What families said they wanted to know
- Where is my child?
- Are the hearing aids making a difference?
- What will he/she do next?
- How can I help?
- Is everything else alright?
The principal purpose of the monitoring protocol is to provide families with:
- A sense of growth and development
- Confidence in their children’s ability to learn
- Confidence in their ability to help their child
- Validate the diversity of families
- Not so much about devising the benchmark or monitoring mechanism, rather how it should be used and how families should be supported to use it in the way they preferred
- ‘Both practitioners and families
are extremely positive…in
talking about its benefits practitioners cite first how it enables
them to do their job, whilst families talk about how it helps them
to be more involved, understand their child, gives them confidence’
Hunt, R. 2006
Enabling parent/carer contributions
- The MP centres on describing what babies and children can do – possibly and definitely
- Families choose the level of involvement
- Their views are listened to and respected and will determine what is in the protocol
- Professionals add to the observations but do not ‘challenge’ them
Monitoring Protocol - contents
- Baby stages B1-11
- Communication B1-11
- Attending, listening and vocalisation B1-11
- Social-emotional development B1-11
- Other developmental milestones B1-11
- Development of play B1-11
- Summary records
- Development Profile
Timescale for development – B stages
|Stage||Age of child/timescale after identification|
|B1||0-2 months (approx)|
|B2||2-4 months (approx)|
|B3||4-6 months (approx)|
|B4||6-9 months (approx)|
|B5||9-12 months (approx)|
|B6||12-15 months (approx)|
|B7||15-18 months (approx)|
Developmental Profiles – attending, listening and vocalisation: B3
Developmental profile for attending, listening and vocalisation
Introducing the MP to families
- Families have been some of the strongest advocates
- Number of projects looking at this issue
Note: It’s all in ‘the telling’
Using the monitoring protocol
- Families decide how the protocol will be used
- Families can complete all or some of the protocol on an ongoing basis
- Families may ask professionals or give them permission to complete it on their behalf, but with them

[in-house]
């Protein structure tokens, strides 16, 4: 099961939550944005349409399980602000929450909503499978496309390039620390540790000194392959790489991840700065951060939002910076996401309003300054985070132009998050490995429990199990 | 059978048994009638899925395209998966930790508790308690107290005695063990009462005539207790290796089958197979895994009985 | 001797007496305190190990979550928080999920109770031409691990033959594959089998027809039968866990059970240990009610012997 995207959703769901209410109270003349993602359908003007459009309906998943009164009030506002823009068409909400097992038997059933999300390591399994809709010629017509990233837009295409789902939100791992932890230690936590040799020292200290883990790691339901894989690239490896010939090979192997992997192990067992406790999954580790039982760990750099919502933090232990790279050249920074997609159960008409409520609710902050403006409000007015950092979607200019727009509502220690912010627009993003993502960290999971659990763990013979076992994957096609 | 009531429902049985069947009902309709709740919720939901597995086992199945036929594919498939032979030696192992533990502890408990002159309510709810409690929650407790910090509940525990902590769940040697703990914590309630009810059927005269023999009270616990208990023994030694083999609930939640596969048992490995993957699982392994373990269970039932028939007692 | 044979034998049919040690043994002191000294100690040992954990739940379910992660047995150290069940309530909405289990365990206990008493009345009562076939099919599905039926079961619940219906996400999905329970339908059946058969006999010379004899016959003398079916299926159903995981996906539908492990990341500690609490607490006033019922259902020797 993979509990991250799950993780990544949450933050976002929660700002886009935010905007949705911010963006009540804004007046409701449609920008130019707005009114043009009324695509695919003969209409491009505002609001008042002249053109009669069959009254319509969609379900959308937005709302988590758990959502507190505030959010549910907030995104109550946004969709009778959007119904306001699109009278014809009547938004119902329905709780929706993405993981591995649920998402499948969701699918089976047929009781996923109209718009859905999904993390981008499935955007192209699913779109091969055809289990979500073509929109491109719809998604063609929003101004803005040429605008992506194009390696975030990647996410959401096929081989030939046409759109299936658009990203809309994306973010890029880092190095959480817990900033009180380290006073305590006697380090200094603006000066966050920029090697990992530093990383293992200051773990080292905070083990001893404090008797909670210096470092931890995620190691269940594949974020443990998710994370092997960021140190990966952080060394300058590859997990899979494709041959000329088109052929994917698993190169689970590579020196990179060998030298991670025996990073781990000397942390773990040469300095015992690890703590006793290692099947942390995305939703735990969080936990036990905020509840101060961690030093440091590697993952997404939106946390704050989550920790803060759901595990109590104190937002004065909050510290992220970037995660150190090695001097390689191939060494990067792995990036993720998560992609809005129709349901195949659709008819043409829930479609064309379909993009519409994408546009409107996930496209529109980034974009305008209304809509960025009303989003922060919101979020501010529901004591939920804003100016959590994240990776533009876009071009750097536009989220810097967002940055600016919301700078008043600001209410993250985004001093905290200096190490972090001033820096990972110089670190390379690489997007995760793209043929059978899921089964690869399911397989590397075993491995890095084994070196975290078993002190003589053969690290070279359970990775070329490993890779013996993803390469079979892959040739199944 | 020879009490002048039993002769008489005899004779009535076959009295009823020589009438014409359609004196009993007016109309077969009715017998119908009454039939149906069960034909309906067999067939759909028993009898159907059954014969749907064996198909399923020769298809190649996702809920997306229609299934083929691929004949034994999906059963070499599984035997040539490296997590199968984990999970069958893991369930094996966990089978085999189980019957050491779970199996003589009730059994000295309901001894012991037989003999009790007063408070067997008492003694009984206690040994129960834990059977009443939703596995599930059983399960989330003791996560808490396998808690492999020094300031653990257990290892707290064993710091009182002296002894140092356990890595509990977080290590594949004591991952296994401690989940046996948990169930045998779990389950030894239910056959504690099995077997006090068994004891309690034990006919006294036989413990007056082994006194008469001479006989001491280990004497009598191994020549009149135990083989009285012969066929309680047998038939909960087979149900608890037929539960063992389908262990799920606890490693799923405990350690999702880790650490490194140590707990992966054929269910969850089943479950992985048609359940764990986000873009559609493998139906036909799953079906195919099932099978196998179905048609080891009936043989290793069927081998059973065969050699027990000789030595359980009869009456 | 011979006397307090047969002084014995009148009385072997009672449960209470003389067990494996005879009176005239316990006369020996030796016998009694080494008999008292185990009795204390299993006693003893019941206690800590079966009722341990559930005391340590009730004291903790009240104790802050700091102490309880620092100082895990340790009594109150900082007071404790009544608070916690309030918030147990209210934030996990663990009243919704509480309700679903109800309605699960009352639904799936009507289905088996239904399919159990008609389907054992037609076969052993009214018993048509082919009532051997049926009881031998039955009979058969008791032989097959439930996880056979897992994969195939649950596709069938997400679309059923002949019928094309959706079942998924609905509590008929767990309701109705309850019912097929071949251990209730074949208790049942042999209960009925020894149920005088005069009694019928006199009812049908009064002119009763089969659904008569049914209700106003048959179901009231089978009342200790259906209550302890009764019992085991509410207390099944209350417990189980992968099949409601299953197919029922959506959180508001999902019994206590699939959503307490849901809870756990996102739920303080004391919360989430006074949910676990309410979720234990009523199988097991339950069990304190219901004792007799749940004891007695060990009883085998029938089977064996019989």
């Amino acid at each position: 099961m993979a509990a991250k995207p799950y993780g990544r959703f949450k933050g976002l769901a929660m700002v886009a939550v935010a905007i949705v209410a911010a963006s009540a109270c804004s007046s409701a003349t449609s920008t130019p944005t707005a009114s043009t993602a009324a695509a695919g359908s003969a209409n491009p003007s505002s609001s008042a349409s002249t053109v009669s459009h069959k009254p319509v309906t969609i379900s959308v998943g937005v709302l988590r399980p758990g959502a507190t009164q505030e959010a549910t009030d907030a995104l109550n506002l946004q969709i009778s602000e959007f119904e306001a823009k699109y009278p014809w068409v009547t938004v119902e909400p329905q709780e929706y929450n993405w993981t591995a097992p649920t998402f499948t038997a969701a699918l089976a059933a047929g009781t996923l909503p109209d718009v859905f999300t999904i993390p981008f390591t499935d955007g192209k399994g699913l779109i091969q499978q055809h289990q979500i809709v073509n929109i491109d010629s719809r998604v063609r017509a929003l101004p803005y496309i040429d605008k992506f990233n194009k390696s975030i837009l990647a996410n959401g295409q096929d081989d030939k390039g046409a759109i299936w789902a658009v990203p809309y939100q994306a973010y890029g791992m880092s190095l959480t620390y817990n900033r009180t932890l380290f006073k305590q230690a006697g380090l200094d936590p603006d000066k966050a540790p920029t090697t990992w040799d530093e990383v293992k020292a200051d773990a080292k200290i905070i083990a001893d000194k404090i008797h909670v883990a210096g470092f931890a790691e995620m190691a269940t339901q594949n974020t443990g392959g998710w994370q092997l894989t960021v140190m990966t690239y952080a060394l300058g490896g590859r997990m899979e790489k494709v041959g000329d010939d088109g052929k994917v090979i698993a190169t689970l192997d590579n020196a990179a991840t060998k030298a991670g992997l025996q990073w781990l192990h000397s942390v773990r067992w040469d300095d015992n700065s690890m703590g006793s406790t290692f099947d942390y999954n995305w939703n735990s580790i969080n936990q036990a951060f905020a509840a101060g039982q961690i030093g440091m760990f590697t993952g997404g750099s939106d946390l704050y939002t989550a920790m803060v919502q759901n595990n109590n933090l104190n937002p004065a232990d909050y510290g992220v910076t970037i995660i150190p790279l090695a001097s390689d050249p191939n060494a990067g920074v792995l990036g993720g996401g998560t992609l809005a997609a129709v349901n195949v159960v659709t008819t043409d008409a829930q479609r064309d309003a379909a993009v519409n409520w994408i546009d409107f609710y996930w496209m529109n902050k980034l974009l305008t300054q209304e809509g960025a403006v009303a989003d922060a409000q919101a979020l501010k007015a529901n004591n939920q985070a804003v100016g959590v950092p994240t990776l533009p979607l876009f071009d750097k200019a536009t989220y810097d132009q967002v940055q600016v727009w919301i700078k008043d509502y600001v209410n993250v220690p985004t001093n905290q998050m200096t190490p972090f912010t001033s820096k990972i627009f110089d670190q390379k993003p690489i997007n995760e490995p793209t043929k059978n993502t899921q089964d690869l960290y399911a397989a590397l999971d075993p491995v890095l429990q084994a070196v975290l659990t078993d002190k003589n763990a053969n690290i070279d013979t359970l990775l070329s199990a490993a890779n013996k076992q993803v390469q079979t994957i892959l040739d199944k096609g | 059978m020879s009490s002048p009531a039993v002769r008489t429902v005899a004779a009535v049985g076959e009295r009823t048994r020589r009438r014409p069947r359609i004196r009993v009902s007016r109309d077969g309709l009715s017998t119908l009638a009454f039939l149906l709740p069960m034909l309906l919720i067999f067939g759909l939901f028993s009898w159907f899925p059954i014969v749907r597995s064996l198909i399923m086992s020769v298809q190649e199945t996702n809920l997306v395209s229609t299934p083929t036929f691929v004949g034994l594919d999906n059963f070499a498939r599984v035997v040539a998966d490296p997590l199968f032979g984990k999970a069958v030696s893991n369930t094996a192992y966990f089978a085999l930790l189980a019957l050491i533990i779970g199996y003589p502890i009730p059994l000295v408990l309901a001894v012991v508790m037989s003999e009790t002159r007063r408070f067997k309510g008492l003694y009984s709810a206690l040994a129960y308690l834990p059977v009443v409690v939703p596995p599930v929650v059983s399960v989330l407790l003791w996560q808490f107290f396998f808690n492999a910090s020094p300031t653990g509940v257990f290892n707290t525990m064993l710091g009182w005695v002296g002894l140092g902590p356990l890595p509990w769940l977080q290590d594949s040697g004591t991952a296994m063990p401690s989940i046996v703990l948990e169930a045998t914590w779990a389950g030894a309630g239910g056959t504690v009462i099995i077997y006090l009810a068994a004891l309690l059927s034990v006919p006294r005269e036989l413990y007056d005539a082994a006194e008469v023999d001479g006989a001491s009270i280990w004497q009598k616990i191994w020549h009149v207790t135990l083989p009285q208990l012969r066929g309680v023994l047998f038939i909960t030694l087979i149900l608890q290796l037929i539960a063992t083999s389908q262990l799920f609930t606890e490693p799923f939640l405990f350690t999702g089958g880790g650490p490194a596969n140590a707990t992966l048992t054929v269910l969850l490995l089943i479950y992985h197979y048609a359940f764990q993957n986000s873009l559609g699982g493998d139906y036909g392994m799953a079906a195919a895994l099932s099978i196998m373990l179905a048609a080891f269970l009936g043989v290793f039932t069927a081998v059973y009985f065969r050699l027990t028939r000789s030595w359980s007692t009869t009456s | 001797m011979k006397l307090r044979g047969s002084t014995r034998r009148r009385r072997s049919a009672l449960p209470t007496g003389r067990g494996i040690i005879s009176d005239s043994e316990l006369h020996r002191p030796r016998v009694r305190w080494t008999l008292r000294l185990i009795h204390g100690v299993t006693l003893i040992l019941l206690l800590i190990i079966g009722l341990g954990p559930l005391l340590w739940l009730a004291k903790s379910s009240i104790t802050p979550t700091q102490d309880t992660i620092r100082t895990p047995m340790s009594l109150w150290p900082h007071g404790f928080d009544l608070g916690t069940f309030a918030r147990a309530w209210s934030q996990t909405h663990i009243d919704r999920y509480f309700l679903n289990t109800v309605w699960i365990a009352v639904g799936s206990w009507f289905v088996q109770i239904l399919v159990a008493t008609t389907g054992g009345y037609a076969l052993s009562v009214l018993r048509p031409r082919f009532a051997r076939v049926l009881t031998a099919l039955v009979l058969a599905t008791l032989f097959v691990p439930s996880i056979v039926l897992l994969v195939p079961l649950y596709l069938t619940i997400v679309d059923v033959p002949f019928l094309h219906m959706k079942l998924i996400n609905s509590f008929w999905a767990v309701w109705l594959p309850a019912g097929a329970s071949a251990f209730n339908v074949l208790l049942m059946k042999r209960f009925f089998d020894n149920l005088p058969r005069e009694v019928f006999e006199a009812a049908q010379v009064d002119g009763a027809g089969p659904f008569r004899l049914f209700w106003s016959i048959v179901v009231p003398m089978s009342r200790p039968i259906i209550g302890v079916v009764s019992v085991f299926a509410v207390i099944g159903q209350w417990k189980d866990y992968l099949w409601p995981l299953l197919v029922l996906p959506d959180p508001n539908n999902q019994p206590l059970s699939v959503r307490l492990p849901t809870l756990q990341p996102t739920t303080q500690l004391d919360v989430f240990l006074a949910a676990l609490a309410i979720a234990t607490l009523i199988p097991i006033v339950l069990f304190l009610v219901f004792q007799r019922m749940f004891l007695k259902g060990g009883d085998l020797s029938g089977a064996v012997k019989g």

- Professionals can fill it in if families have indicated this is what they want to happen
Note: It is not done to babies with or without the support of professionals working with them
Level 2 materials
- What if the child is not moving forward?
- Some families want further reassurance re key areas at risk because of early childhood deafness
- Level 2 materials have been designed to allow for more detailed focus on aspects of communication
Note: Most deaf children will move smoothly through the protocol – some do not
LEVEL 2 MATERIALS
- Designed to look in detail at communication – how a child ‘learns to mean’
- Explains how these fit in with Level 1
- Stress a holistic approach oral/sign
- Look in detail at development of pragmatics, early words/signs, early grammar, interaction and attending, listening and vocalisation
- Level 2 checks interconnect with MP at the end of stages B5, B8 and B11
Using the Monitoring Protocol – challenges for practitioners
- Family diversity
- Informed choice
- Working in partnership
- Equal opportunities
- Multi-agency working
How does the MP support practitioners work with families?
- Provides a scaffold for observations
- Gives details of child development in the early stages
- Everything is ‘together’
- Common currency for discussion with other professionals
- Who contributes to the MP?
- Who is it shared with?
- Finding the time
- How often is it completed?
- Is there a parallel copy?
- Literacy vs access
Note: Acted as scribe, family made recordings of exemplars, another prof has made a video recording of an exemplar
Families and the MP
- Celebrates achievement - ‘can dos’
- Lets families know we value their views
- Increased contributions from families
- Observations were more focused
- Families lead on more questions
“It will be valuable to use when he goes to playgroup, to make them aware of how much he can do”
- Highlights area where they are concerns
- Develops observational skills
- Informs IEP targets
- Fridge cards
Note: Gives confidence to parents in what they are doing, feel valued and listened to